Alter: Dems Shouldn't Necessarily Expect a Blowout
The voters might want to throw the bums out, but not their bum
By Jonathan Alter
In the waning October light, Democrat Linda Stender ambles from door to door in a middle-class neighborhood of Cranford, N.J. Even two weeks before a competitive election in the Seventh District, most people don't show much interest in meeting a candidate for Congress. Gotta fix dinner, one says, after briefly perusing a campaign flier. I'm not dressed right, claims another through the intercom. Later that evening, 30 voters show up for one of Stender's campaign events–about average for either her or the three-term incumbent, GOP Rep. Mike Ferguson. People have better things to do.
This is a useful reminder of what political activists know: for all the talk of increased intensity this year, voters are still preoccupied with their own busy lives, not politics. They don't watch much cable news or follow issues closely. If they bother to vote, they'll often do so based on small, serendipitous shards of information. Senate campaigns are different. In House races, lightly covered by the press, news is mostly generated by incumbents, who get to send out “franked” mailings to constituents that testify to their greatness at taxpayers' expense. And of course incumbents use their clout to gerrymander district maps so skillfully that two families living across the street from each other might be placed in different congressional districts–if such an arrangement helps protect those already in power.
Given that, striking national polling numbers like the ones we are seeing won't necessarily translate into a huge victory for Democrats. True, the party out of power has historically made great gains in the sixth year of a two-term presidency. But while the odds now strongly favor the Democrats' taking the 15 seats necessary to win control of the House, caution is still advisable on a blowout. In the last big midterm wave, 1994, Republicans had a net gain of 52 seats, but 22 of those wins came in districts with no incumbent. This year the Democrats have only eight good targets of opportunity, out of a total of 21 open Republican seats. In the worst-case scenario for the GOP, 93 percent of House incumbents will be re-elected. The voters might want to throw the bums out, but not their bum.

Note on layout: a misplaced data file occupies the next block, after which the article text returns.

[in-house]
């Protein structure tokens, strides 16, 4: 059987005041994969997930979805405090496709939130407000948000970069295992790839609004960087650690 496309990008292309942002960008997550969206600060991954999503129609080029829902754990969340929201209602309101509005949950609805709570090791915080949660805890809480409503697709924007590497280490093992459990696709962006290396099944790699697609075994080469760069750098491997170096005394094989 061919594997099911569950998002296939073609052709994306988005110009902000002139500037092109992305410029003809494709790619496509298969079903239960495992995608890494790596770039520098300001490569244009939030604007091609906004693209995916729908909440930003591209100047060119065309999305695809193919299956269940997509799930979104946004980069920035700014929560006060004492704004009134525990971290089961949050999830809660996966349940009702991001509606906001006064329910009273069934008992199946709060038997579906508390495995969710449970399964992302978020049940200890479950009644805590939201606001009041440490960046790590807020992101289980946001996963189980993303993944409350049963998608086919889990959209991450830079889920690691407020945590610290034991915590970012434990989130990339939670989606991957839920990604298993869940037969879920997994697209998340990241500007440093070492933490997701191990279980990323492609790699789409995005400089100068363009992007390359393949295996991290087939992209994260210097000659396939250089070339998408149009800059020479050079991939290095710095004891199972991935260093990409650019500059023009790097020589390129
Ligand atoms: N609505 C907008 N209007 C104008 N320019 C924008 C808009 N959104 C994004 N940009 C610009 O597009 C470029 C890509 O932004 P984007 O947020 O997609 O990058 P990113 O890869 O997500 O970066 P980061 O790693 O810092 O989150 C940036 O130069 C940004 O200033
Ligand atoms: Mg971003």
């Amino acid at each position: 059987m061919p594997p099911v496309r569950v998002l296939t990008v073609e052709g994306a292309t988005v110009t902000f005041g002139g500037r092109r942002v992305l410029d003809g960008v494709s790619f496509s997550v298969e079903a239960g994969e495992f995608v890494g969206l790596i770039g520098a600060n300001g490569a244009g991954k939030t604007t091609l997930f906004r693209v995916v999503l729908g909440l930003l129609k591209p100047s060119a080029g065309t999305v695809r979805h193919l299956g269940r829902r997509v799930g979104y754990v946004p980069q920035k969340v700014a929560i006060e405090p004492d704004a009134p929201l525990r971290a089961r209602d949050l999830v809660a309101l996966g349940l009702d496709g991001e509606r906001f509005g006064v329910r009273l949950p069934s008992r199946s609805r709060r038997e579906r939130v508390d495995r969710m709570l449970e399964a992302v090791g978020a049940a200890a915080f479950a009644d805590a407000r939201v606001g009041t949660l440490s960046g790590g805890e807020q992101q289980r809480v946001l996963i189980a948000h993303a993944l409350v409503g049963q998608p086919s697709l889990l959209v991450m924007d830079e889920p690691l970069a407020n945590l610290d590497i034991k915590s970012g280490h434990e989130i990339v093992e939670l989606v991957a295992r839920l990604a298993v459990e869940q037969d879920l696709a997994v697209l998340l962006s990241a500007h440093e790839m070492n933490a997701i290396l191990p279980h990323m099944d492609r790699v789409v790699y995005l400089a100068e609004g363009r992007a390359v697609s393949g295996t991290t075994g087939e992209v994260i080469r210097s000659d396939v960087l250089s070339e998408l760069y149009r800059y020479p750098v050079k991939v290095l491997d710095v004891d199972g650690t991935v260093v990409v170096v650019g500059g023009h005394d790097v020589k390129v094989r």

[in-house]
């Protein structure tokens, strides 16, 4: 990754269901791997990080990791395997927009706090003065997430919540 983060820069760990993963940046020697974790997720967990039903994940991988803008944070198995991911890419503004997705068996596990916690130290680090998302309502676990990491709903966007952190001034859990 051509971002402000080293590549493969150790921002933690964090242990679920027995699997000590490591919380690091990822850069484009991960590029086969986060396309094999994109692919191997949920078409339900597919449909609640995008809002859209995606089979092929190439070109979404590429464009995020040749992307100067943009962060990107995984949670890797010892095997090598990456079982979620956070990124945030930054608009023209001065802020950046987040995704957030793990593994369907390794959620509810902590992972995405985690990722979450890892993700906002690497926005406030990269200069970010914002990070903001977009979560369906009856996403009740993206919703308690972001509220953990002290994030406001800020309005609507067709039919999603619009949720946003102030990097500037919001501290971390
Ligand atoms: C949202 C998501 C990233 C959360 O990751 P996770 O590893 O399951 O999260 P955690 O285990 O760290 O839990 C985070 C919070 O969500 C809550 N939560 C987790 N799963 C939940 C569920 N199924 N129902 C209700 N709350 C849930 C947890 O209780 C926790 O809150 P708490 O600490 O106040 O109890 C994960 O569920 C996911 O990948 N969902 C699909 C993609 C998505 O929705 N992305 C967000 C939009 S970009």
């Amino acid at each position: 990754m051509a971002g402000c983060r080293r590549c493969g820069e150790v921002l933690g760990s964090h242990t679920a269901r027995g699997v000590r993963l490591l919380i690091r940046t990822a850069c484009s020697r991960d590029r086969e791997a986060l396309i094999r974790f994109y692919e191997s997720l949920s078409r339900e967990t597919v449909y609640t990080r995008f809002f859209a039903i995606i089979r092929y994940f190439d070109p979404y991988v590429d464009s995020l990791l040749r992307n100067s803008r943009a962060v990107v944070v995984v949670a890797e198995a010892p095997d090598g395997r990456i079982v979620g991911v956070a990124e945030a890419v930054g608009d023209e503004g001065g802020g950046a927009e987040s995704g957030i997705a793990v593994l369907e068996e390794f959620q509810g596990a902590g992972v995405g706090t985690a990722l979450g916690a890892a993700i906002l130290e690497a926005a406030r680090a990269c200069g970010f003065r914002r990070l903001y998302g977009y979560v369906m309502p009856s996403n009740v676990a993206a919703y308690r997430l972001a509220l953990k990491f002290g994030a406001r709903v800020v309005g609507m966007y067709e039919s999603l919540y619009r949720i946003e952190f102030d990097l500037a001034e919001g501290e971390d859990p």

Stender, a 55-year-old state assemblywoman, typifies the obstacles faced by Democratic challengers. Her name recognition is in the 40s, while Ferguson's is in the 80s. How many people will vote for someone they have never heard of just because he or she is a D? Neither candidate can afford broadcast TV time, but Ferguson, a 36-year-old Roman Catholic conservative with family money, will likely have twice as much cash on hand. Snail mail, the medium of choice in House races, gives him a chance to depict himself as a moderate, surrounded by children. Instead of defending his consistently pro-Bush voting record in Congress, he hammers Stender for her record in Trenton.
While Stender wants to nationalize the election, Ferguson is keeping it local. “The two questions I get are, 'What have you done for me?' and 'How are you different from your opponent?' ” he says. He scored $5 million in “homeland-security pork” for suburban fire stations, as well as a $5 million flood-control earmark. While his “Stender is a spender” line probably backfired by inadvertently boosting her name recognition, his emphasis on her votes for tax increases is working.
Stender is trying to capitalize on the Foley scandal by dredging up a 2003 incident involving a verbal altercation between Ferguson and a college coed in a bar (it wasn't vaguely comparable to the House page matter). A record-high Federal Election Commission fine against Ferguson for taking a gift from his father may be a more relevant ethical issue. Ethics aside, a much bigger weapon for Stender is that Ferguson sided with Bush, against a majority of the House, in opposing federal funding for the use of surplus IVF embryos for stem-cell research.
The bottom line here, as in many other districts, is whether moderate Republican soccer moms will care enough about the Iraq war and social issues like abortion and stem cells to swallow their fears on terrorism and break with their tax-cutting husbands. “If the election turns on taxes, it's a problem for me,” Stender concludes. “What's trumping it is a gut-level unease with the direction of the country.”
What may, in turn, trump such unease is “GOTV”–get-out-the-vote operations. Karl Rove's eerie confidence about the midterms is a product of the Republicans' “72 Hour Program.” Beginning in 2002, the GOP perfected a system where professionals supervise a highly elaborate micro-targeting of likely voters in the last three days of the campaign. My anecdotal sense is that across the country these operations are worth at least a couple of points against the traditional Democratic combination of labor and volunteers.
As of last week, Stender's best poll still had her trailing by seven points. Even if momentum is working for her, she and the Democrats will need a tidal wave to shatter the edifice of American incumbency.
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